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Get Inspired: Bike Wandering Around Iran and Turkey

1.5.2015 Locus team Blog

whole trip track

It’s autumn 2008 and I’m heading on to a long planned trip around Iran and Turkey. My vehicle is an ordinary bike. My journey will take 72 days and I’ll travel 5970 km.

Iran stage – 3850 km

Iran stage

In the beginning there was a pure and strong desire to look beyond horizon and attempt to step over it. The horizon of my previous experience from trips around the world, psychological resistance, the horizon of my physical performance. So long I kept nagging my family at home until one day the desired agreement finally came. Theoretic plans of two-three months solo bike journey started getting real contours. And then, it was 20th September and I was sitting in a plane heading for Istanbul, my bike disassembled and the traveller’s stuff packed in the luggage compartment.

Istanbul “otogar”

Istanbul

Istanbul “otogar” is really huge! More than a hundred bus companies, awful mess, shouting of a mob of barkers and vendors, all this poured out on me at the exit of the subway. 25-kilo box with the bike and a pack on my back was not an ideal situation for finding the right bus connection. However, transfer from the airport to Istanbul subway and then finding some at least appropriate bus to the place of my start went quite well. Then, twenty-hour bus travel to Agri in the Eastern part of Turkey, first night in Akbulut hostel, my “Mr. Blek” bike assembly and FINALLY! First step into the pedals.

Somewhere on the road before Turkish Dogubayazit

I’m getting used to new reality of my future life awaiting me for following 72 days. Village tykes, that half-wild blend of pastoral mongrels, no minikins, are keeping my adrenalin level pretty high. Fortunately the road traffic is not too dense. Similar situations will be my almost daily bread and also the biggest difficulty I’ll experience on the whole trip. Not always I’ll be fast enough or fetch a decent rock to shake down these monsters.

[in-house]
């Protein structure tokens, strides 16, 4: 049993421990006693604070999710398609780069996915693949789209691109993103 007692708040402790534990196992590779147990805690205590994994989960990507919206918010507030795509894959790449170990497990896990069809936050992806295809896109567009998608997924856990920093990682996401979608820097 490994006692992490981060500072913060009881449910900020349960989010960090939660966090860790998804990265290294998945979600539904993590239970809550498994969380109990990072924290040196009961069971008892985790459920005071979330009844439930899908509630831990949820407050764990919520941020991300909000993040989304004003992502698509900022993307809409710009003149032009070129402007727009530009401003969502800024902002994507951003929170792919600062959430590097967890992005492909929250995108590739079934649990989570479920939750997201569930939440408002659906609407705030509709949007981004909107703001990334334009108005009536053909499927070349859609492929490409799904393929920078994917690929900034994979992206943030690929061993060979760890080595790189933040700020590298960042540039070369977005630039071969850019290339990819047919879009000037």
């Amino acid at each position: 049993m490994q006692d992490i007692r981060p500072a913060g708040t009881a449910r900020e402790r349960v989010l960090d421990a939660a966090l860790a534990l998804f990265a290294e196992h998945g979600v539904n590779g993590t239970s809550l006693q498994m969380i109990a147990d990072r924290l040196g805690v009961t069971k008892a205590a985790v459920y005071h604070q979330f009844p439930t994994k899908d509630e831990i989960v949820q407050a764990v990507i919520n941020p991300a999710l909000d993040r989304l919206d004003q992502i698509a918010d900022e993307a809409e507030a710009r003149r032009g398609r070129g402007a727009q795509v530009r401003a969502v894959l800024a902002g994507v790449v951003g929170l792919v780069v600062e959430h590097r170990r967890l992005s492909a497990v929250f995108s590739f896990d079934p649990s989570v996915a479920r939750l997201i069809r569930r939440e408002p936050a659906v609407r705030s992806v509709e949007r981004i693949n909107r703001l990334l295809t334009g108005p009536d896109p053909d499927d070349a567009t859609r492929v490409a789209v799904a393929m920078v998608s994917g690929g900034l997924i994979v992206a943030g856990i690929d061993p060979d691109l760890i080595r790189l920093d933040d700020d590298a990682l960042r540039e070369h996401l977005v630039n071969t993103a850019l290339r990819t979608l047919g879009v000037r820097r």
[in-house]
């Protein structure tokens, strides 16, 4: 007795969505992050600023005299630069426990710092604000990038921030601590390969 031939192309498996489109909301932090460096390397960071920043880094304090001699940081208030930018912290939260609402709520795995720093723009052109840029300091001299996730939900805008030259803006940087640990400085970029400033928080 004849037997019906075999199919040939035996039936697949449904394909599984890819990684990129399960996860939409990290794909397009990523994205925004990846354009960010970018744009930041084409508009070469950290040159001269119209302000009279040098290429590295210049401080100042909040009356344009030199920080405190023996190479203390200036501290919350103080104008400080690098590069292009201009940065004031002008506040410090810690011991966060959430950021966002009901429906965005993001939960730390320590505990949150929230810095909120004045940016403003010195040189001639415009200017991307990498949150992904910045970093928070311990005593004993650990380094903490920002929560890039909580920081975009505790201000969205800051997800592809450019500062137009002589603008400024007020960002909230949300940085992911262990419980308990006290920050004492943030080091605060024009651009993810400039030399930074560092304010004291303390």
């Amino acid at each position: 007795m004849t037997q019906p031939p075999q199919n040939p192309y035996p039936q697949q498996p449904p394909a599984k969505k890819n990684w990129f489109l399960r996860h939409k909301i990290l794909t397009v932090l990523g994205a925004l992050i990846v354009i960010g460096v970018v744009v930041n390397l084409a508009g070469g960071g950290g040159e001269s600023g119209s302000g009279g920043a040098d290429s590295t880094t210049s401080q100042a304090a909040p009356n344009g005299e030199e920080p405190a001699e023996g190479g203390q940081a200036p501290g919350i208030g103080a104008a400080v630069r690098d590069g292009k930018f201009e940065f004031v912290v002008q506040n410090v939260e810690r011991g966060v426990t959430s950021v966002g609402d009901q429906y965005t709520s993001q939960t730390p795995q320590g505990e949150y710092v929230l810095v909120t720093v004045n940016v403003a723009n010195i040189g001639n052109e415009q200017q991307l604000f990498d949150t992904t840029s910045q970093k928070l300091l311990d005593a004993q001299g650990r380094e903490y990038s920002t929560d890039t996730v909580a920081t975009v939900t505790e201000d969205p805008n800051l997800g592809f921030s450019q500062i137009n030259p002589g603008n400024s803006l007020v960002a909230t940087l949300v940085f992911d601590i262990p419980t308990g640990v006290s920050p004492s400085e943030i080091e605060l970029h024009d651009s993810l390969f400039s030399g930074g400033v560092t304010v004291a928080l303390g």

This one was pretty tame.  Yet I gave it a chunk of bread to be sure...

This one was pretty tame. Yet I gave it a chunk of bread to be sure…

On the road to Dogubayaziti

On the road to Dogubayazit

Ishak Pasha palace

Ishak Pasha palace

Dogubayazit

Dogubayazit

Crossing Iran-Turkish border…

… went fluently. “Welcome to my country!” said a black-veiled office clerk with a smile and I entered Persia. Three hundred kilometers of a decent road in temperatures around 35 degrees to Tabriz is behind me. Not even a sand storm stopped me. But the traffic rush hour in this town is almost driving me mad. Fortunately good and helpful people are plentiful in Iran so in a while, by a sketched map, I’m strolling along a street with cheap hotels and dosses. I’m no expert in bargaining but the price around 4 USD is decent and the old man who is offering it and showing a chamber of 3×1,5 m is very nice. Evening stroll around the town, fist kebap, first explaining who I am…

This Iran granpa saved me from a sand storm on the road from Mak to Tabriz. We were chatting whole afternoon till night. I spoke Czech-English plus a few words Farsi and he Farsi only. Yet, we understood each other quite well...

This Iran granpa saved me from a sand storm on the road from Mak to Tabriz. We were chatting whole afternoon till night. I spoke Czech-English plus a few words Farsi and he Farsi only. Yet, we understood each other quite well…

Kebap kiosk in Tabriz

Kebap kiosk in Tabriz

I was disentangling my way from Tabriz for two hours. Fortunately it was early morn and the traffic was only waking up. Finally, thanks to frequent asking locals for direction I’m standing atop an ugly long ascent and a sign ahead of me is showing the way to the North. To Ardabil. Finally! Anyway, the real hills are still waiting.

Country between Tabriz and Ardabil

Country between Tabriz and Ardabil

From the travel diary…

A green offroad full of soldiers or perhaps cops is coming in opposite direction. I can hear them braking behind me and turning. In a minute they caught me and stopped. An officer wants to see my documents. They are babbling all the time something like I’m not allowed to Ardabil, that I have to go back. No way! In the end, they returned my papers and I can go on… Uff, that was close but my optimism is a bit eroded…

Colorful half-desert

Colorful half-desert

To be continued…

Don Fohler
www.dofo.cz
More Don’s pictures at his Google+ >>

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